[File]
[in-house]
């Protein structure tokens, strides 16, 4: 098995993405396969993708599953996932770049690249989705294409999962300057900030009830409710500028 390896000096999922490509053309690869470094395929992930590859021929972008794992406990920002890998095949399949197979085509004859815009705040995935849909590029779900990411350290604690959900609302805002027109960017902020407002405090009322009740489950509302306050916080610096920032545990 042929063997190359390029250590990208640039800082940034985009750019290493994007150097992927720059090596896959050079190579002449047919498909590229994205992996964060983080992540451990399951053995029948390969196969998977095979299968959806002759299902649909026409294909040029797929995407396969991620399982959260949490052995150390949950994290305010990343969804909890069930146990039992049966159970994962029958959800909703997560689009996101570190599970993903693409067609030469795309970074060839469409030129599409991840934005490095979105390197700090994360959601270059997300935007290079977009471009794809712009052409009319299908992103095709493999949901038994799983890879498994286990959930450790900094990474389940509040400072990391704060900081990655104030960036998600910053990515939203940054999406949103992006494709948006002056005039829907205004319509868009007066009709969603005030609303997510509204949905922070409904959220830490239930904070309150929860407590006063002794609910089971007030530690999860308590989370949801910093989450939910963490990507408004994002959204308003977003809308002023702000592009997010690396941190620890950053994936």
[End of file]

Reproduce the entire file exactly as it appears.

[in-house]
């Protein structure tokens, strides 16, 4: 098995993405396969993708599953996932770049690249989705294409999962300057900030009830409710500028 390896000096999922490509053309690869470094395929992930590859021929972008794992406990920002890998095949399949197979085509004859815009705040995935849909590029779900990411350290604690959900609302805002027109960017902020407002405090009322009740489950509302306050916080610096920032545990 042929063997190359390029250590990208640039800082940034985009750019290493994007150097992927720059090596896959050079190579002449047919498909590229994205992996964060983080992540451990399951053995029948390969196969998977095979299968959806002759299902649909026409294909040029797929995407396969991620399982959260949490052995150390949950994290305010990343969804909890069930146990039992049966159970994962029958959800909703997560689009996101570190599970993903693409067609030469795309970074060839469409030129599409991840934005490095979105390197700090994360959601270059997300935007290079977009471009794809712009052409009319299908992103095709493999949901038994799983890879498994286990959930450790900094990474389940509040400072990391704060900081990655104030960036998600910053990515939203940054999406949103992006494709948006002056005039829907205004319509868009007066009709969603005030609303997510509204949905922070409904959220830490239930904070309150929860407590006063002794609910089971007030530690999860308590989370949801910093989450939910963490990507408004994002959204308003977003809308002023702000592009997010690396941190620890950053994936």